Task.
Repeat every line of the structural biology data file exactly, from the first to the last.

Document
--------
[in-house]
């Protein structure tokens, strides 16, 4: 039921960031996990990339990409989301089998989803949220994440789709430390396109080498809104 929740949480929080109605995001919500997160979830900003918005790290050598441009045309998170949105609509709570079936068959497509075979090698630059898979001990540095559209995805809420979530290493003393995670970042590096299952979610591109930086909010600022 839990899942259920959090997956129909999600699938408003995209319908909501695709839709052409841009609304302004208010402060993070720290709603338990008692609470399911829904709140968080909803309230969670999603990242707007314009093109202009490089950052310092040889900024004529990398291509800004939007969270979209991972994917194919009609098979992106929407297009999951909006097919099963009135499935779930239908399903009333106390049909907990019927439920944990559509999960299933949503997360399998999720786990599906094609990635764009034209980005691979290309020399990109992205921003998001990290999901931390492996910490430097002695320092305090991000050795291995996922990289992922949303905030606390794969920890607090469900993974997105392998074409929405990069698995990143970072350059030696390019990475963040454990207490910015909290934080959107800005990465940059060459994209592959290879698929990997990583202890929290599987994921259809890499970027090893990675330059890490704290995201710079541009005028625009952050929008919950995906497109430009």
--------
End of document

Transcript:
[in-house]
């Protein structure tokens, strides 16, 4: 039921960031996990990339990409989301089998989803949220994440789709430390396109080498809104 929740949480929080109605995001919500997160979830900003918005790290050598441009045309998170949105609509709570079936068959497509075979090698630059898979001990540095559209995805809420979530290493003393995670970042590096299952979610591109930086909010600022 839990899942259920959090997956129909999600699938408003995209319908909501695709839709052409841009609304302004208010402060993070720290709603338990008692609470399911829904709140968080909803309230969670999603990242707007314009093109202009490089950052310092040889900024004529990398291509800004939007969270979209991972994917194919009609098979992106929407297009999951909006097919099963009135499935779930239908399903009333106390049909907990019927439920944990559509999960299933949503997360399998999720786990599906094609990635764009034209980005691979290309020399990109992205921003998001990290999901931390492996910490430097002695320092305090991000050795291995996922990289992922949303905030606390794969920890607090469900993974997105392998074409929405990069698995990143970072350059030696390019990475963040454990207490910015909290934080959107800005990465940059060459994209592959290879698929990997990583202890929290599987994921259809890499970027090893990675330059890490704290995201710079541009005028625009952050929008919950995906497109430009």